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If you’re in the U.K., you may be feeling a bit down about your chances of getting into one of the top universities in the country after you graduate, due to recent changes in grading standards in the secondary school system that were implemented this year. However, there’s no need to panic; if you earned a Second Class Lower in your A-levels or International Baccalaureate (IB) diploma, there are still plenty of great universities that will welcome you with open arms.
The more universities you apply to, the better your chances
This might seem counterintuitive, but with so many universities and such fierce competition, you’re going to have to apply to multiple schools if you really want to get into one of them. In fact, depending on where you’re studying it may be impossible for you to get in just applying to one school (some top schools only take students from other top schools). While that means more work for you—having to research and apply—it also means having more options at your disposal. The most competitive programs are generalist programs; look for a broad range of programs that interest you and then choose two or three very well-regarded ones within each category of study.
Work on your CV early
Instead of putting it off, spend an afternoon improving your CV and cover letter by checking out free resources on university websites, or finding new templates online. Another option is to do some networking: meet with professionals who can offer you valuable advice about your CV and what recruiters are looking for right now (this might also be a good time to ask them if they could recommend anyone who might be interested in hiring you). Yes, it’s work—but doing something once will save you from having to do it dozens of times when you start applying for jobs next year. And really, who wouldn’t want to get an A+ on their resume from day one?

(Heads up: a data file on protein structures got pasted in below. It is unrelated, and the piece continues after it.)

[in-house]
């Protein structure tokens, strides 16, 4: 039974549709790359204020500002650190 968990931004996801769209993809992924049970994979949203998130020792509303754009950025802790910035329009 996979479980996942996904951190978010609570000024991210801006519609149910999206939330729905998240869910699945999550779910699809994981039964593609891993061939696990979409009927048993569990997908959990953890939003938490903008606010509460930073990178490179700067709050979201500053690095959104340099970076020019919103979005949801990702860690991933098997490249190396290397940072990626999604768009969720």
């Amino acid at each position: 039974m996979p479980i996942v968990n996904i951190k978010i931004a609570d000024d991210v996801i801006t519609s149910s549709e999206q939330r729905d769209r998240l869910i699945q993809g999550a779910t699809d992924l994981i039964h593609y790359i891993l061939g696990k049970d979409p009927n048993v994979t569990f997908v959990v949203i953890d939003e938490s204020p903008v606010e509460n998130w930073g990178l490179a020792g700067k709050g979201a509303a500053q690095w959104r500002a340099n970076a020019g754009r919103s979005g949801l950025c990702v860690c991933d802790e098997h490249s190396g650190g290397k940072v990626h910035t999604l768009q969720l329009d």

Choose a uni with lower entry requirements
In an ideal world, you’d apply to your dream university and get accepted for your perfect course with no problem whatsoever—but alas, it doesn’t always work out that way. Thankfully, as long as you have a clear plan of attack (and decent grades), there are plenty of high-quality universities where you can go to kick-start your degree without breaking the bank or getting into debt.
Most UK universities are going to be looking for good grades, and of course, will always consider A levels as one of their most important factors. If you’re afraid that your second class lower is too much of a drawback, then think laterally about other experiences you may have had that demonstrate your passion for studying — such as tutoring younger children or developing extra-curricular skills such as playing an instrument or producing videos for YouTube. Admissions officers don’t just want candidates who excel academically; they want students who are engaged and can contribute to campus life at all levels. Look beyond your current grades to find another example of why you would make an excellent addition to their student body.
For those who’ve already sat exams, it may be too late to apply for these institutions with that lower grade – but for future students, some words of advice: study hard and take every opportunity you can, because getting into university is just as competitive at home as it is in England or Scotland. The reason? Owing to differences between national education systems, courses are offered at different stages and there’s less standardization across boarders – meaning that grades can vary more between regions than they would within your own country.
Keep your motivation up
Don’t give up on yourself just because you got one test grade or result that wasn’t as good as you wanted it to be. More than anything, it’s important to keep your motivation up and remind yourself that your intelligence is not defined by one mark on a piece of paper, or one challenging exam you can’t prepare for ahead of time. There will always be things out of your control, and what matters most is how you react to them—which should be with optimism, not negativity and doubt about who you are and what you can achieve. Keep moving forward; sometimes mistakes make us stronger and more determined than we otherwise would have been before they happened (and they teach us valuable lessons along the way).